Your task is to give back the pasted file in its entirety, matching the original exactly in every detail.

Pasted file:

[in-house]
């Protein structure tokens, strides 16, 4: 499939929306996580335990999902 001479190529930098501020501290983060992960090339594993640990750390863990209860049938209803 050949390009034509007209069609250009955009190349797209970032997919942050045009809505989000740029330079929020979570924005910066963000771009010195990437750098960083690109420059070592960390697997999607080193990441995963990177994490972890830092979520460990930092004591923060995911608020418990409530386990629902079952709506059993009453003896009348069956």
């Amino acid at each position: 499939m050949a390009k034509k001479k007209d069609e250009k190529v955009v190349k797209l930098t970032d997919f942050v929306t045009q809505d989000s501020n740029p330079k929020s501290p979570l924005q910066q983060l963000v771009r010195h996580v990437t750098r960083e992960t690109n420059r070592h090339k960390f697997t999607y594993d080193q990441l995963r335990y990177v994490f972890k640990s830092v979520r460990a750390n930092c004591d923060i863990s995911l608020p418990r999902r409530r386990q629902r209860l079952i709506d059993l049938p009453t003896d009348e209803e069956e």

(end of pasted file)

[in-house]
């Protein structure tokens, strides 16, 4: 499939929306996580335990999902 001479190529930098501020501290983060992960090339594993640990750390863990209860049938209803 050949390009034509007209069609250009955009190349797209970032997919942050045009809505989000740029330079929020979570924005910066963000771009010195990437750098960083690109420059070592960390697997999607080193990441995963990177994490972890830092979520460990930092004591923060995911608020418990409530386990629902079952709506059993009453003896009348069956």
């Amino acid at each position: 499939m050949a390009k034509k001479k007209d069609e250009k190529v955009v190349k797209l930098t970032d997919f942050v929306t045009q809505d989000s501020n740029p330079k929020s501290p979570l924005q910066q983060l963000v771009r010195h996580v990437t750098r960083e992960t690109n420059r070592h090339k960390f697997t999607y594993d080193q990441l995963r335990y990177v994490f972890k640990s830092v979520r460990a750390n930092c004591d923060i863990s995911l608020p418990r999902r409530r386990q629902r209860l079952i709506d059993l049938p009453t003896d009348e209803e069956e």